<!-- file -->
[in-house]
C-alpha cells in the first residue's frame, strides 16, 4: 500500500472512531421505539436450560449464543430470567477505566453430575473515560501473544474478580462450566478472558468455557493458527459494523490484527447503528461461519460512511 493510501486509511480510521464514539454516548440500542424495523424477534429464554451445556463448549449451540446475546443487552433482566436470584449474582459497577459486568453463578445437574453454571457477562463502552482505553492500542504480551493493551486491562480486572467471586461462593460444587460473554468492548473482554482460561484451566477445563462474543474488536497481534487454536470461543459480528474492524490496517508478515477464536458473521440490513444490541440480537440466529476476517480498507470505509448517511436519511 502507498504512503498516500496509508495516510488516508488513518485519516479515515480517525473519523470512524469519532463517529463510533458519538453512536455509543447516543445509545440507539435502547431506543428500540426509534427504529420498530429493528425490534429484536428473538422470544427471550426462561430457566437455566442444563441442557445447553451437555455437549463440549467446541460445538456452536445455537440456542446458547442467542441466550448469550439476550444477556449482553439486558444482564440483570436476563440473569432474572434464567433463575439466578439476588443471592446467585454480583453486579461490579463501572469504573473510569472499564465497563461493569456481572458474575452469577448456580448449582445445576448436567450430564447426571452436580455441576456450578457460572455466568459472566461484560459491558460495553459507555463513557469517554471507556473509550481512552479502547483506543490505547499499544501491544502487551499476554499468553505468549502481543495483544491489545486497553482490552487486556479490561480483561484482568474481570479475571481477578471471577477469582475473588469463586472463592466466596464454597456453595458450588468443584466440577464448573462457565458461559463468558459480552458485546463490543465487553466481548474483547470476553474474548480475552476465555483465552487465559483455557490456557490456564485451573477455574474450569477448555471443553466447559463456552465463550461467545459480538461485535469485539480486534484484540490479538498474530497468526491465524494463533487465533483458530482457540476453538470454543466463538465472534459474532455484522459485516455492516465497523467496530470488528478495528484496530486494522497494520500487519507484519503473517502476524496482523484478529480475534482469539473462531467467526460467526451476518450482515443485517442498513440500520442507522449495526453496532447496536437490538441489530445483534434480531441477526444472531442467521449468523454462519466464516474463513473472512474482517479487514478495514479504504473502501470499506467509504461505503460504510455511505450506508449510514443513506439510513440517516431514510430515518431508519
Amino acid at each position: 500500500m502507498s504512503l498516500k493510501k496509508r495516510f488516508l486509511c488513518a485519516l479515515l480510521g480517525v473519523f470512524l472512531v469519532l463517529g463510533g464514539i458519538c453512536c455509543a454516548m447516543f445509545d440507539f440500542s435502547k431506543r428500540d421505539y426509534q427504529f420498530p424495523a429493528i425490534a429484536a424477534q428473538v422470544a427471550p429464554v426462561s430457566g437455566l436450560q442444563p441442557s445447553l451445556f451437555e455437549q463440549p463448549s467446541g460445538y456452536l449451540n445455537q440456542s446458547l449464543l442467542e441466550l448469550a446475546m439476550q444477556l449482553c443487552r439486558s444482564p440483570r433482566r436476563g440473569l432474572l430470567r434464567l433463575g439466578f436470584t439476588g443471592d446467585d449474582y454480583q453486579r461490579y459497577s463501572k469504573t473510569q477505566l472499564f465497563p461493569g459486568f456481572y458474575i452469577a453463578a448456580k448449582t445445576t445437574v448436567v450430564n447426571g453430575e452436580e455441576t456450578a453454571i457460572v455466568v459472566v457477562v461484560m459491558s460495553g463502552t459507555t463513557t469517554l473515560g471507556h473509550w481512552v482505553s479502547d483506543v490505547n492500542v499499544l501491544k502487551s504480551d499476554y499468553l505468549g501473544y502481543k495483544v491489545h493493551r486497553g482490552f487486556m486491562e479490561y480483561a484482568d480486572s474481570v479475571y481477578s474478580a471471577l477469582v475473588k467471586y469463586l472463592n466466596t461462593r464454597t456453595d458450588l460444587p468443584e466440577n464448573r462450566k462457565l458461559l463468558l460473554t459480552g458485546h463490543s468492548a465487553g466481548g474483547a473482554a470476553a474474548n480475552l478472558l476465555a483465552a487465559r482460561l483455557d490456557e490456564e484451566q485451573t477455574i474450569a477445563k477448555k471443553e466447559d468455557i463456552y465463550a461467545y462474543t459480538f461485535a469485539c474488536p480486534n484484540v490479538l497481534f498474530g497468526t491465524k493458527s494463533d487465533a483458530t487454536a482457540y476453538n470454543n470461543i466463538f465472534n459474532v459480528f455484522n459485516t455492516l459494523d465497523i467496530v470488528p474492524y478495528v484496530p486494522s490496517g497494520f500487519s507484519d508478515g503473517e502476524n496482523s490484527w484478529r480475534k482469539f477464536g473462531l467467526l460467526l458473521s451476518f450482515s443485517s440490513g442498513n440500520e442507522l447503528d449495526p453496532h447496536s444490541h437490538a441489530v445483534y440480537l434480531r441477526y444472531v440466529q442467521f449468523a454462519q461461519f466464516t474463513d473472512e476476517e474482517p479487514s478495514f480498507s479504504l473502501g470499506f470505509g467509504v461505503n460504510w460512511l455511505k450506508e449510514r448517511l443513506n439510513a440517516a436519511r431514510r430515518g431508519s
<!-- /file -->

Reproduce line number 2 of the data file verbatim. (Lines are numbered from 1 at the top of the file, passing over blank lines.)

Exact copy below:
C-alpha cells in the first residue's frame, strides 16, 4: 500500500472512531421505539436450560449464543430470567477505566453430575473515560501473544474478580462450566478472558468455557493458527459494523490484527447503528461461519460512511 493510501486509511480510521464514539454516548440500542424495523424477534429464554451445556463448549449451540446475546443487552433482566436470584449474582459497577459486568453463578445437574453454571457477562463502552482505553492500542504480551493493551486491562480486572467471586461462593460444587460473554468492548473482554482460561484451566477445563462474543474488536497481534487454536470461543459480528474492524490496517508478515477464536458473521440490513444490541440480537440466529476476517480498507470505509448517511436519511 502507498504512503498516500496509508495516510488516508488513518485519516479515515480517525473519523470512524469519532463517529463510533458519538453512536455509543447516543445509545440507539435502547431506543428500540426509534427504529420498530429493528425490534429484536428473538422470544427471550426462561430457566437455566442444563441442557445447553451437555455437549463440549467446541460445538456452536445455537440456542446458547442467542441466550448469550439476550444477556449482553439486558444482564440483570436476563440473569432474572434464567433463575439466578439476588443471592446467585454480583453486579461490579463501572469504573473510569472499564465497563461493569456481572458474575452469577448456580448449582445445576448436567450430564447426571452436580455441576456450578457460572455466568459472566461484560459491558460495553459507555463513557469517554471507556473509550481512552479502547483506543490505547499499544501491544502487551499476554499468553505468549502481543495483544491489545486497553482490552487486556479490561480483561484482568474481570479475571481477578471471577477469582475473588469463586472463592466466596464454597456453595458450588468443584466440577464448573462457565458461559463468558459480552458485546463490543465487553466481548474483547470476553474474548480475552476465555483465552487465559483455557490456557490456564485451573477455574474450569477448555471443553466447559463456552465463550461467545459480538461485535469485539480486534484484540490479538498474530497468526491465524494463533487465533483458530482457540476453538470454543466463538465472534459474532455484522459485516455492516465497523467496530470488528478495528484496530486494522497494520500487519507484519503473517502476524496482523484478529480475534482469539473462531467467526460467526451476518450482515443485517442498513440500520442507522449495526453496532447496536437490538441489530445483534434480531441477526444472531442467521449468523454462519466464516474463513473472512474482517479487514478495514479504504473502501470499506467509504461505503460504510455511505450506508449510514443513506439510513440517516431514510430515518431508519